You know there is nothing in this world as important as the present you have yet to pick up for Christmas. Or the friend you just have to meet. Or the things you just have to do. Or the stuff for the turkey that your one without the hairnet on the telly said you just must have. And so on and on and on.
What driving force is it that says that we will be judged solely by what we have or what we give over the next few days? And that if we do not give or own whatever it is, our lives will never be the same again. It is the Christmas panic and it is that loss of perspective that creates the accident zone that is this season.
So much of an atmosphere has been built about the season of Christmas that we tend to lose the run of ourselves in the next 48 hours, leading to a loss of focus on either the true meaning of the feast or just how important all of these things are. With the recent budget and the spiralling unemployment dominating the agenda, let us return to a more basic Christmas, like the ones we used to have before we got cappucinos and notions of grandeur.
Over the past few days, across the city and county the St Vincent de Paul has been busy distributing its funds, for which they are most grateful. Their task has become increasingly difficult given the emergence of Galway's new poor — a strata of society which, as I said a few weeks ago, finds itself spiralling out of control in the Christmas maelstrom. As you read this, there are many people walking the streets with tears in their eyes and pain in their hearts, grieving because of an absence of money, opportunity, or companionship. The wanton abandon with which we tend to spend at this time of year only makes that feeling even worse.
As a season, Christmas is ironically very unforgiving. It paints a picture of domestic bliss while, in many cases, it is a forced festival with the pain of loneliness accentuated by the concocted images that are put forward as the true picture of Christmas. This coming Christmas and New Year, take some time out from the gluttony and the indulgences and without any religious bias, think of what you can do to make Galway city or county a better place. It might be only a small thing, a gesture to someone who does not receive gestures, a smile to one of the vulnerable who walk almost invisibly through our towns and city. Make it real and free of the tokenism that is prevalent at this time.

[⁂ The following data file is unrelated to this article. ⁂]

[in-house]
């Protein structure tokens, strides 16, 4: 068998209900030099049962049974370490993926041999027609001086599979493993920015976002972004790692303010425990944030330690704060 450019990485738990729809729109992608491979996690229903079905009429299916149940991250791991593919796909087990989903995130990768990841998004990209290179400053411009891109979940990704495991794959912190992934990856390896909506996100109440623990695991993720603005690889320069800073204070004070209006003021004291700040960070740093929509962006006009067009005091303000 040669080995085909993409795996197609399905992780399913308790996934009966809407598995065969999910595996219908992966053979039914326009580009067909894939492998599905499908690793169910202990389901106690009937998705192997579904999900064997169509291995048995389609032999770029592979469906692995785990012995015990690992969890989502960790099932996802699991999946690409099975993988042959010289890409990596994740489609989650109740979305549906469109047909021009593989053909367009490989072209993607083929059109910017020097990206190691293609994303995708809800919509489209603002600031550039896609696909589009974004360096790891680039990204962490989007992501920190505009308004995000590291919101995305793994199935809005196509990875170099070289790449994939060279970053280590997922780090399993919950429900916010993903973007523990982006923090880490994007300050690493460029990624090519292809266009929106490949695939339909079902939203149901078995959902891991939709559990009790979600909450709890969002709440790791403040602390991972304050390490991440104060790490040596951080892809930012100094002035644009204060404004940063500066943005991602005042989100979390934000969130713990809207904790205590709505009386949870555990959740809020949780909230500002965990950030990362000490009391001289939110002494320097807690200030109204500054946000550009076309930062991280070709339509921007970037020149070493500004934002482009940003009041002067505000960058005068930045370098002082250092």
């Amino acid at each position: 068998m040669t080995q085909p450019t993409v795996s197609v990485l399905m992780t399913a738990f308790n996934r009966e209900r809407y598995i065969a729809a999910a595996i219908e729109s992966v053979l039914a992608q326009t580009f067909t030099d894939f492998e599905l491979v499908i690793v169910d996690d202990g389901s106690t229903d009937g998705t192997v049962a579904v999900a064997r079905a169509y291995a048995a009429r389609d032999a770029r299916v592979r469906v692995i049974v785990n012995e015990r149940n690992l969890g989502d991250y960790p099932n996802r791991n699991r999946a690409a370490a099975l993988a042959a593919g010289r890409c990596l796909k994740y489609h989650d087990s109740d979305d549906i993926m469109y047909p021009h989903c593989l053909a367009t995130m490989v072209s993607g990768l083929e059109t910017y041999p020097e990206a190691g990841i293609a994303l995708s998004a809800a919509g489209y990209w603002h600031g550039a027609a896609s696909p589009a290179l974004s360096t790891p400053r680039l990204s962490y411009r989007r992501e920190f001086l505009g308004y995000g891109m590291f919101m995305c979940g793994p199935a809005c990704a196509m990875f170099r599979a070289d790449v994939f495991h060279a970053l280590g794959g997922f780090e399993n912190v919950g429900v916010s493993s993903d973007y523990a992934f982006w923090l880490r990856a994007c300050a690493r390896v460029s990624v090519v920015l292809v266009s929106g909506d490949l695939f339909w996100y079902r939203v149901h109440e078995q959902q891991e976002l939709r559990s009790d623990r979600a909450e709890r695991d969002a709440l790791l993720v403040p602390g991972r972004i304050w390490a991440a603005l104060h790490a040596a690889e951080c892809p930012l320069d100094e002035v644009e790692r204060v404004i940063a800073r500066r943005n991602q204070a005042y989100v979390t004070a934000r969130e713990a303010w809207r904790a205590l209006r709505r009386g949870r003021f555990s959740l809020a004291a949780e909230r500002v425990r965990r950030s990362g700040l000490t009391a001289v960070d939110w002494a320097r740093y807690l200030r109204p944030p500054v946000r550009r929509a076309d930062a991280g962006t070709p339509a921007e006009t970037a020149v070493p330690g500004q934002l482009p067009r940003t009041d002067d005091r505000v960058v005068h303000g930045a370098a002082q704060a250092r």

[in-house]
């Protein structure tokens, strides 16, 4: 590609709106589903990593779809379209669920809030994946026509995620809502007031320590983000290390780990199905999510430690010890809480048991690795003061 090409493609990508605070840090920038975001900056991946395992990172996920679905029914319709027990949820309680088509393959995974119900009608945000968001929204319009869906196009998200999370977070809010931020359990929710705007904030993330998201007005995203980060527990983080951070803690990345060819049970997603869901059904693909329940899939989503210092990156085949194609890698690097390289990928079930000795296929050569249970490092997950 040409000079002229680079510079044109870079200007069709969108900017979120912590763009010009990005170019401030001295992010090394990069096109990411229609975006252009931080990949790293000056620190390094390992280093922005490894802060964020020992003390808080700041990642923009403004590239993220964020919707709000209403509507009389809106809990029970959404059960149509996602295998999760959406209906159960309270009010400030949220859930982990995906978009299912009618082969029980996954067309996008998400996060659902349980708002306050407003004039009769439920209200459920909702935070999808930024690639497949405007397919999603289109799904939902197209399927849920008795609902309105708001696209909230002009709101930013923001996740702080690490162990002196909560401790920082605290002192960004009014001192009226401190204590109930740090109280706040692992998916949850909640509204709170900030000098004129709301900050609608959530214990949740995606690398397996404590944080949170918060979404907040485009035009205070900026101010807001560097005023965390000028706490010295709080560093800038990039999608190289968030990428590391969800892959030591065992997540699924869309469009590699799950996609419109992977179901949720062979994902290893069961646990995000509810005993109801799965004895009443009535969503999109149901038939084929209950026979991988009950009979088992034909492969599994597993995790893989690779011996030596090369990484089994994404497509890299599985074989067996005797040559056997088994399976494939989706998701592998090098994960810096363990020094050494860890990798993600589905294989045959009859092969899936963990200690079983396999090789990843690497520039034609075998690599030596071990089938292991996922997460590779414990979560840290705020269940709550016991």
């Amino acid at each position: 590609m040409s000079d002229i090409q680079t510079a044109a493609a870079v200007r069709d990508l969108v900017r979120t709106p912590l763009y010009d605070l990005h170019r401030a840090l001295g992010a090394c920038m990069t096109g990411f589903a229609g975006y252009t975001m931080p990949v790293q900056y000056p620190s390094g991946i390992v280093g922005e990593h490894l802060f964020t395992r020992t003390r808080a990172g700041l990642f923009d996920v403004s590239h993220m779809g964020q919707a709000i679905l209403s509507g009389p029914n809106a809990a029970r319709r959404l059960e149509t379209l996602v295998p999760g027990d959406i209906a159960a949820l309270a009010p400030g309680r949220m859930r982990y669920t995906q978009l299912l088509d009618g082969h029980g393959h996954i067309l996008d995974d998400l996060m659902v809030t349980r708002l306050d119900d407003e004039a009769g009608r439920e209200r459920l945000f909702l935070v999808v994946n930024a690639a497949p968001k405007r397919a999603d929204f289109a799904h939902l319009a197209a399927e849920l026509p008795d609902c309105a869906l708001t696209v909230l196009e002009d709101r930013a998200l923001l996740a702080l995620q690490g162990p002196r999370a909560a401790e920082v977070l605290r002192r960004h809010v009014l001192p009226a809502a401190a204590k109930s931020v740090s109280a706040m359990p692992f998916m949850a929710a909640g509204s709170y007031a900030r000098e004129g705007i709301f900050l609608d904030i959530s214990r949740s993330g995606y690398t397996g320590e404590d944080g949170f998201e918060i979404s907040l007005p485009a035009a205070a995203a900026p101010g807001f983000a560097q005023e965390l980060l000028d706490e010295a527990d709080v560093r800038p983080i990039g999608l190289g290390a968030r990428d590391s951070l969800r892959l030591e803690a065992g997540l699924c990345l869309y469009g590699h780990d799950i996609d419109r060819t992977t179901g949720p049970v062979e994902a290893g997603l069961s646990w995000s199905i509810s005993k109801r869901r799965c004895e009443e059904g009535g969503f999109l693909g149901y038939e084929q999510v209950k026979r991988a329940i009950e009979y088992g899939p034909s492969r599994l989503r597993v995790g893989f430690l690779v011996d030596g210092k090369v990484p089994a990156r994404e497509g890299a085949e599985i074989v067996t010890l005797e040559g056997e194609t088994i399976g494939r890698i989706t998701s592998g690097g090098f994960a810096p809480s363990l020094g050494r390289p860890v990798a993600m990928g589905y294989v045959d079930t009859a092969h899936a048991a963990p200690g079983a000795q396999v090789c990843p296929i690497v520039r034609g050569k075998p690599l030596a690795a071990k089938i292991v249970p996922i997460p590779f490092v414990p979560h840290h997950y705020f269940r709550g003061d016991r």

The weather forecast for the weekend predicts that it will be cold, so do not take it for granted that the elderly in your area are OK. Risk insulting them by checking on them. If they are alone and if their fuel runs out, there is nowhere to go and nobody to go to for them, so in the true spirit of Christmas, fill a gap in the life of those who need a bit more this holiday season. Remember those who know only loneliness and fear, who spend the day dreading the night.
Finally, on behalf of the management and staff of the Galway Advertiser and its sister newspapers, we wish you a very happy and fulfilling Christmas. We thank you for your loyalty and for allowing us the opportunity to inform, entertain, and occasionally infuriate you over the past year. We thank you too for your comments, both for and against our commitment to allow as many diverse voices as possible to be heard through our pages. As we approach our 40th birthday next April, we look forward to serving you again in 2010 and remaining Galway’s favourite and most widely read newspaper.
Thar cheann an Galway Advertiser gach dea ghuí i gcomhair na nollag agus na hathbhliana.